- Eliminate candidate k-subgraphs that are

infrequent

In practice, it is not as easy. There are many

other issues

Example Dataset

Example

Candidate Generation

- In Apriori
- Merging two frequent k-itemsets will produce a

candidate (k1)-itemset - In frequent subgraph mining (vertex/edge growing)
- Merging two frequent k-subgraphs may produce more

than one candidate (k1)-subgraph

Multiplicity of Candidates (Vertex Growing)

Multiplicity of Candidates (Edge growing)

- Case 1 identical vertex labels

Multiplicity of Candidates (Edge growing)

- Case 2 Core contains identical labels

Core The (k-1) subgraph that is common

between the joint graphs

Multiplicity of Candidates (Edge growing)

- Case 3 Core multiplicity

Adjacency Matrix Representation

- The same graph can be represented in many ways

Graph Isomorphism

- A graph is isomorphic if it is topologically

equivalent to another graph

Graph Isomorphism

- Test for graph isomorphism is needed
- During candidate generation step, to determine

whether a candidate has been generated - During candidate pruning step, to check whether

its (k-1)-subgraphs are frequent - During candidate counting, to check whether a

candidate is contained within another graph

Graph Isomorphism

- Use canonical labeling to handle isomorphism
- Map each graph into an ordered string

representation (known as its code) such that two

isomorphic graphs will be mapped to the same

canonical encoding - Example
- Lexicographically largest adjacency matrix

Canonical 0111101011001000

String 0010001111010110

Frequent Subgraph Mining Approaches

- Apriori-based approach
- AGM/AcGM Inokuchi, et al. (PKDD00)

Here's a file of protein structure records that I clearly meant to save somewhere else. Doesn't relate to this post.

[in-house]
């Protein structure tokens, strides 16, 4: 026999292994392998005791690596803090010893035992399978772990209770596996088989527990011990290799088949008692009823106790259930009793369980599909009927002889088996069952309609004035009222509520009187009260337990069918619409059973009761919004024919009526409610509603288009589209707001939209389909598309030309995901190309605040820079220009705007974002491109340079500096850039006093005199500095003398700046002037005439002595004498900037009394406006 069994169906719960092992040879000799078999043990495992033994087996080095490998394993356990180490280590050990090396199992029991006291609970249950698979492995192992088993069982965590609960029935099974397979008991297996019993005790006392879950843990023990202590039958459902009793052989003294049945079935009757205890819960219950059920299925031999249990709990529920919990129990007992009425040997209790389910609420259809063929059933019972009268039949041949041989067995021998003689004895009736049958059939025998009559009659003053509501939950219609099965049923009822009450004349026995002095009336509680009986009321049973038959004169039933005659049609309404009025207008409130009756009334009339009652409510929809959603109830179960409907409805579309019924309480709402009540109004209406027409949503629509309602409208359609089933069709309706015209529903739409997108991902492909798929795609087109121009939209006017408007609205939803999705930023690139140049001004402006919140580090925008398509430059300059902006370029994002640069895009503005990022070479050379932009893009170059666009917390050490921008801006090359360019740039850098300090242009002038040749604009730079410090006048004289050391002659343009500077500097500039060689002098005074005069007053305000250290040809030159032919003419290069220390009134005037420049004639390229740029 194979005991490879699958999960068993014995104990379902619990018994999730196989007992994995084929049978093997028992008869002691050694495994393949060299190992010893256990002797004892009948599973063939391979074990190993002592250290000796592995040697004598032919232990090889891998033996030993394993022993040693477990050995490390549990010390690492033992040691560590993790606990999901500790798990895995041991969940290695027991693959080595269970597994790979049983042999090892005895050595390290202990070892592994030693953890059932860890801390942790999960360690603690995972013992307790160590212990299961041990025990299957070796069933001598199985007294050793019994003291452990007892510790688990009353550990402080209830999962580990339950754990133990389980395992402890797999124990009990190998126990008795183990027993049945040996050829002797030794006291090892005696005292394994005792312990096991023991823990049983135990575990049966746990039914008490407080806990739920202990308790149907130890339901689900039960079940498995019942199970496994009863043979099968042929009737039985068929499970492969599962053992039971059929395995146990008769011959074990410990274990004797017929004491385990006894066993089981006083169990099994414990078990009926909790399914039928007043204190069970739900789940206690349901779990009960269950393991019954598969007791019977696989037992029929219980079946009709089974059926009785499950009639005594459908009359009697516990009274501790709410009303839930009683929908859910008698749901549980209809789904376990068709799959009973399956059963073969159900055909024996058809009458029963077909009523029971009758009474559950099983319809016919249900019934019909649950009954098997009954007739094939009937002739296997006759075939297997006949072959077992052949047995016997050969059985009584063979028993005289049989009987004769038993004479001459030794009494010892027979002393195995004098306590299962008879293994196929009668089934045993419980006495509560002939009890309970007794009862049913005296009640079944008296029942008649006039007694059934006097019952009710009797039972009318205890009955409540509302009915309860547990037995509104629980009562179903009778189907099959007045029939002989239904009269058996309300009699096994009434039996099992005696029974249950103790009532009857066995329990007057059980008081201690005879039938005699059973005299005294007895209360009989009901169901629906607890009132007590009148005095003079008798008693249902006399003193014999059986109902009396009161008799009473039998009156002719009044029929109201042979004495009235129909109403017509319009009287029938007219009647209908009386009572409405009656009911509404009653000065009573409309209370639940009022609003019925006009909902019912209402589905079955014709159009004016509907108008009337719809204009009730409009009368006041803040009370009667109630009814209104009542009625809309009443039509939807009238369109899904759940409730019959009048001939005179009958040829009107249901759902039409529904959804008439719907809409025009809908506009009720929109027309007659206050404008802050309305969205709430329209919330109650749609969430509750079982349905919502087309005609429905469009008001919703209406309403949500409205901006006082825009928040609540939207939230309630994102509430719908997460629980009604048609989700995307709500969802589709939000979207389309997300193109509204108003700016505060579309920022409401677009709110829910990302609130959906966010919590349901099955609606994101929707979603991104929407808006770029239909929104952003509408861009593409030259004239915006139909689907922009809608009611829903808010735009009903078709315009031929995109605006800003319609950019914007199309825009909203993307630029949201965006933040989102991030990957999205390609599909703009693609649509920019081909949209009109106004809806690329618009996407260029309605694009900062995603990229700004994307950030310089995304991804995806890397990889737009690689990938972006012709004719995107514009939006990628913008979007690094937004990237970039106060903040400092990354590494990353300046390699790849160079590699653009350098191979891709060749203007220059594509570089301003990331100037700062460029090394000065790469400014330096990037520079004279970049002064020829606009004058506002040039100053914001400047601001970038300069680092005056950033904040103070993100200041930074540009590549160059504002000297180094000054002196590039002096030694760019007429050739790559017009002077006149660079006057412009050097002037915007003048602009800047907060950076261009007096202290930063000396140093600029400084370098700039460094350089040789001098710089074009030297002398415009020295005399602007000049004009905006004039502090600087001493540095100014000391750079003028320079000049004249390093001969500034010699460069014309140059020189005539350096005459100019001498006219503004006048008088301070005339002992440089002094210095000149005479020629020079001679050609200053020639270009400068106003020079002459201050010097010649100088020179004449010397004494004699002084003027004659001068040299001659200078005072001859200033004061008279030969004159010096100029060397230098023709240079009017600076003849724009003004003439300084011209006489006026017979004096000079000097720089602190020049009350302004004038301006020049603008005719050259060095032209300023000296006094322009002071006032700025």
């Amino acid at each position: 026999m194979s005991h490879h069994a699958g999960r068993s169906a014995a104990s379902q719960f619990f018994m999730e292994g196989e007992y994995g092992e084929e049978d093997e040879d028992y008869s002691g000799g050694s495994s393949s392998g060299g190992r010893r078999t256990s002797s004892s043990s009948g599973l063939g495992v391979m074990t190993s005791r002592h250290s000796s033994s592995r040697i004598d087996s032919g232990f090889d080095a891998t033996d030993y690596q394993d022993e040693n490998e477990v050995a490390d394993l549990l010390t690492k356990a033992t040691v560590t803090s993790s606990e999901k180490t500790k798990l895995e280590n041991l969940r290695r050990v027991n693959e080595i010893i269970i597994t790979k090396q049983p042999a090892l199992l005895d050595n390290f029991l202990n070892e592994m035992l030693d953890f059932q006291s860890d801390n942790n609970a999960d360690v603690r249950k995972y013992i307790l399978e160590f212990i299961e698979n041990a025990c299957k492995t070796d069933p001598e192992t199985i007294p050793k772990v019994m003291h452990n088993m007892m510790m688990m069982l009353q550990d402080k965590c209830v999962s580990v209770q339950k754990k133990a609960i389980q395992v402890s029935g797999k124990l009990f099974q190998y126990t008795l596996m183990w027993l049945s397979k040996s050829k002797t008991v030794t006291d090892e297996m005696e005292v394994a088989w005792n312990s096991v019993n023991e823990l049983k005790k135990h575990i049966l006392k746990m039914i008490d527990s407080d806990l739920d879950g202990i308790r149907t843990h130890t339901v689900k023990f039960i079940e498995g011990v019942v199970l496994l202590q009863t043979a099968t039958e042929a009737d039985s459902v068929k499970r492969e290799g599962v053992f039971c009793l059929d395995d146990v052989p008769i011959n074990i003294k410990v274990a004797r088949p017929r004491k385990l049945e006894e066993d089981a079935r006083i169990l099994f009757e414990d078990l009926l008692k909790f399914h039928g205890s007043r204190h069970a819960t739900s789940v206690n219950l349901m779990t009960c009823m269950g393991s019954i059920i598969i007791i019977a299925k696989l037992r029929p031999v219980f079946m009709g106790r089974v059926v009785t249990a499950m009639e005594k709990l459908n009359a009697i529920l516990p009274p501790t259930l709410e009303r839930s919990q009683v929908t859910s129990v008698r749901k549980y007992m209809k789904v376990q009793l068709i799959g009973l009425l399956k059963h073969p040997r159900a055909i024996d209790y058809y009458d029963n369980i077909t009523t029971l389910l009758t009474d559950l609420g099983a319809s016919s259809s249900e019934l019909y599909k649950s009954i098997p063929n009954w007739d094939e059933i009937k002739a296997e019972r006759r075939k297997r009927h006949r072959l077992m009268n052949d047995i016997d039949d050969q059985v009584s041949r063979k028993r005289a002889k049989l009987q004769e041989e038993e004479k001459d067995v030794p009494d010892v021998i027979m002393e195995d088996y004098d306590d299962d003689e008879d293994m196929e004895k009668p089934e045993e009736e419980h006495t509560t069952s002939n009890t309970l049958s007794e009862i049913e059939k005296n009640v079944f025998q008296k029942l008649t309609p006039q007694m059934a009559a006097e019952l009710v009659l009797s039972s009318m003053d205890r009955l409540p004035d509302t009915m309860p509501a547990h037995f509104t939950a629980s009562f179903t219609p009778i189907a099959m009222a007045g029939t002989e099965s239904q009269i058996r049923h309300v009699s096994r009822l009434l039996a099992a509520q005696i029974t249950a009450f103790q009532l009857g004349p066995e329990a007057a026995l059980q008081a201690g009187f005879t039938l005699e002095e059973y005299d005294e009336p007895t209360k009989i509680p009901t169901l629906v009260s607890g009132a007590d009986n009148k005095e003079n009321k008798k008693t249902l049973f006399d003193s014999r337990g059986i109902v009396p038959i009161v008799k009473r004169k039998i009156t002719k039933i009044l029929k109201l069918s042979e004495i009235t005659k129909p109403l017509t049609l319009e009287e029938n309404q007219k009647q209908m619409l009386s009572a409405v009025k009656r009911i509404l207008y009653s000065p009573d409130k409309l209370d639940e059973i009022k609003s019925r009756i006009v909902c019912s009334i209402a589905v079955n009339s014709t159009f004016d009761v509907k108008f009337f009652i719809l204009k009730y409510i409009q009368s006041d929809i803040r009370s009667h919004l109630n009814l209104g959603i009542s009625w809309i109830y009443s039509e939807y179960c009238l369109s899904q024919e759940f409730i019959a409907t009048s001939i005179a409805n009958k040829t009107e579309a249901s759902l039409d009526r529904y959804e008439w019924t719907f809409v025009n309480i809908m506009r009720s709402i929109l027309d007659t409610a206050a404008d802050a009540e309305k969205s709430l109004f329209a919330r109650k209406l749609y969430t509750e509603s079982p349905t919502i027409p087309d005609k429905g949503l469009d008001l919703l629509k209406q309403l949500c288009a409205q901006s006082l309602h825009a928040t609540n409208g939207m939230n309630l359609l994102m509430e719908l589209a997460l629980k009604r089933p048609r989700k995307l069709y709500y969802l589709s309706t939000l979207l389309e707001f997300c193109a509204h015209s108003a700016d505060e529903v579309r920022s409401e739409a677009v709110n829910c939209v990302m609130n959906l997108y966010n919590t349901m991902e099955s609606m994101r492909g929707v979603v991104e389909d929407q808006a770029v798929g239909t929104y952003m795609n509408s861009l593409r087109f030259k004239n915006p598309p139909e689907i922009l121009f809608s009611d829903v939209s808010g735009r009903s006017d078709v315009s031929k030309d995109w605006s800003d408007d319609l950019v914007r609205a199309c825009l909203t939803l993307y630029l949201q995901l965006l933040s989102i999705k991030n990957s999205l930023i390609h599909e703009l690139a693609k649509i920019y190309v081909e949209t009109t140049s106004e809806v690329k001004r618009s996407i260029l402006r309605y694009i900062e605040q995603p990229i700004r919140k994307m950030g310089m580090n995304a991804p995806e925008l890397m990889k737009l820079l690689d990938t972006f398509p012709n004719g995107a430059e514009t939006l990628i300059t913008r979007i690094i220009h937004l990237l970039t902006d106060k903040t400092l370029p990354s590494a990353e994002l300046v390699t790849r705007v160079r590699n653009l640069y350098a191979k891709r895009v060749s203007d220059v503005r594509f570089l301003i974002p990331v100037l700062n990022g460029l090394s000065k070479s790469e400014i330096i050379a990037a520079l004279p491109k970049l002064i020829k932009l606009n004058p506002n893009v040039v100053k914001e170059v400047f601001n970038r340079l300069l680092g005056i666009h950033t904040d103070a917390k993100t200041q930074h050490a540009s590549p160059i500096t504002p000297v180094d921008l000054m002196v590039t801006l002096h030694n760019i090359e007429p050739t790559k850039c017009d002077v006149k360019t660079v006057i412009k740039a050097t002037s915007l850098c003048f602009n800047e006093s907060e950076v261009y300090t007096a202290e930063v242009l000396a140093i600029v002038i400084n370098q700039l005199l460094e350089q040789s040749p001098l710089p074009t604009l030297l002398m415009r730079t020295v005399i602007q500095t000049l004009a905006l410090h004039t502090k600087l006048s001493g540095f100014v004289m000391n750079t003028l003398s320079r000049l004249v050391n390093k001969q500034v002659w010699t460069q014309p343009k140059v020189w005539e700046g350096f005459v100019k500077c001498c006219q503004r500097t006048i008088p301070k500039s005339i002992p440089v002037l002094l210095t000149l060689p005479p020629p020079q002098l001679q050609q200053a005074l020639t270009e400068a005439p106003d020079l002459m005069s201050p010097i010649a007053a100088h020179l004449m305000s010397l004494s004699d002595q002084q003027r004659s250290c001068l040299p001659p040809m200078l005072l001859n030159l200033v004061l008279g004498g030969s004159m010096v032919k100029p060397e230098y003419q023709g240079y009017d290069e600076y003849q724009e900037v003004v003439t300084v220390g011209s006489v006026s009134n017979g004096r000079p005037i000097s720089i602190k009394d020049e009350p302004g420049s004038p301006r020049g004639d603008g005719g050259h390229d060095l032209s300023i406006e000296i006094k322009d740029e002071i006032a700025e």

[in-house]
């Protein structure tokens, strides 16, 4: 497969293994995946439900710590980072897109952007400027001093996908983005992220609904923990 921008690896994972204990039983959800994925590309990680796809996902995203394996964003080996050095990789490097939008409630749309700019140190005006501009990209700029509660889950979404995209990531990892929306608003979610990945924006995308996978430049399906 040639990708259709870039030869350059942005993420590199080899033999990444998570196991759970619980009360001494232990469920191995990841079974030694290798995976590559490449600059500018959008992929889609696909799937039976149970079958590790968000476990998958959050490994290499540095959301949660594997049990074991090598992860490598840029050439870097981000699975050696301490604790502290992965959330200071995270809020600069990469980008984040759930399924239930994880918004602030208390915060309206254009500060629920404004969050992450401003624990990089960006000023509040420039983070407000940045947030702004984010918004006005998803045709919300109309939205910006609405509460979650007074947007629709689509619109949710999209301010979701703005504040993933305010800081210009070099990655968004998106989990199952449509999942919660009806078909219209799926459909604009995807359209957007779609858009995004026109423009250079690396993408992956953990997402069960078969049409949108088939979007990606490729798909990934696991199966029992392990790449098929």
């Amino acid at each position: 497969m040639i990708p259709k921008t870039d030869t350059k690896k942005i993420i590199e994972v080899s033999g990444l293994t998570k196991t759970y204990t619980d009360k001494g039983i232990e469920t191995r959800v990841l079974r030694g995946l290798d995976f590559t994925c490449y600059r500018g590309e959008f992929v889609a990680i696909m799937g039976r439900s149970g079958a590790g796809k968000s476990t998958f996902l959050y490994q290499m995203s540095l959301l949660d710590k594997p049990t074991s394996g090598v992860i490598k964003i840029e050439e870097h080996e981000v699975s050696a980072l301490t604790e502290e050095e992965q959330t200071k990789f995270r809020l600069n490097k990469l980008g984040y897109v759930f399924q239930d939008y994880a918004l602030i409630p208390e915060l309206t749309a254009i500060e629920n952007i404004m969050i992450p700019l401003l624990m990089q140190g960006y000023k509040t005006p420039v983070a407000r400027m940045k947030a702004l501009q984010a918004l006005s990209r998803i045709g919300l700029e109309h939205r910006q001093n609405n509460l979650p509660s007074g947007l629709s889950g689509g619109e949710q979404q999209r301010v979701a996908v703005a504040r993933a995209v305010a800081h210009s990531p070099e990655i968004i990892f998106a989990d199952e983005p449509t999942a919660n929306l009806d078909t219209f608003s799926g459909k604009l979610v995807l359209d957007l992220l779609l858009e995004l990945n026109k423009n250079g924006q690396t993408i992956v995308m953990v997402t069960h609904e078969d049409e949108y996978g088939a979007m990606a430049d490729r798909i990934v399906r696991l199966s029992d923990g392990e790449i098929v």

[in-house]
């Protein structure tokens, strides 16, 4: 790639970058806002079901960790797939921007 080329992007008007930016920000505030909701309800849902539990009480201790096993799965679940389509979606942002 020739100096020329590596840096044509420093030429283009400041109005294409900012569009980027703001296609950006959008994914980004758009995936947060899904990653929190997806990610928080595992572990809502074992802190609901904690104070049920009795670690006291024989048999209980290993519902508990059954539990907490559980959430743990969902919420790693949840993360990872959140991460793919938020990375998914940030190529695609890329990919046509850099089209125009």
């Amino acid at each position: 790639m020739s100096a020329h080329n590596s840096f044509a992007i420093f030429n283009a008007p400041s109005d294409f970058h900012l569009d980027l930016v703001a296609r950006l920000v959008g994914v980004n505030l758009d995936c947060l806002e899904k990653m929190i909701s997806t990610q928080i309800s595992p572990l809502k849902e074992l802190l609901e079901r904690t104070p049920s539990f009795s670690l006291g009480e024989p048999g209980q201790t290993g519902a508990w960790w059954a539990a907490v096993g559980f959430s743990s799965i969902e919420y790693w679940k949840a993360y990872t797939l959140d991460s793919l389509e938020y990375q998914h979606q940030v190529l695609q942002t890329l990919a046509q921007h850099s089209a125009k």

- FSG Kuramochi and Karypis (ICDM01)
- PATH Vanetik and Gudes (ICDM02, ICDM04)
- FFSM Huan, et al. (ICDM03)
- Pattern growth approach
- MoFa, Borgelt and Berthold (ICDM02)
- gSpan Yan and Han (ICDM02)
- Gaston Nijssen and Kok (KDD04)

Properties of Graph Mining Algorithms

- Search order
- breadth vs. depth
- Generation of candidate subgraphs
- apriori vs. pattern growth
- Elimination of duplicate subgraphs
- passive vs. active
- Support calculation
- embedding store or not
- Discover order of patterns
- path ? tree ? graph

Mining Frequent Subgraphs in a Single Graph

- A large graph is more interesting
- Software, social network, Internet, biological

networks - What are the frequent subgraphs in a single

graph? - How to define frequency concept?
- Apriori property

Challenge -

- Can we define and detect building blocks of

networks? - We use the notion of motifs from biology
- Motifs
- recurring sequences
- more than random sequences
- Here, we extend this to the level of networks.

- Network motifs recurring patterns that occur

significantly more than in randomized nets - Do motifs have specific roles in the network?
- Many possible distinct subgraphs

The 13 three-node connected subgraphs

199 4-node directed connected subgraphs

And it grows fast for larger subgraphs 9364

5-node subgraphs, 1,530,843 6-node

Finding network motifs an overview

- Generation of a suitable random ensemble

(reference networks) - Network motifs detection process

- Count how many times each subgraph appears
- Compute statistical significance for each

subgraph probability of appearing in random as

much as in real network - (P-val or Z-score)

Ensemble of networks

Real 5 Rand0.50.6 Zscore

(Standard Deviations)7.5

References

- Homepage for Mining structured data
- http//hms.liacs.nl/graphs.html
- Milo, R. Shen-Orr, S. Itzkovitz, S. Kashtan, N.

et. al. Network Motifs Simple Building Blocks of

Complex Networks, Science (2002). - Michihiro Kuramochi, George Karypis, Finding

Frequent Patterns in a Large Sparse Graph (2003),

SDM03.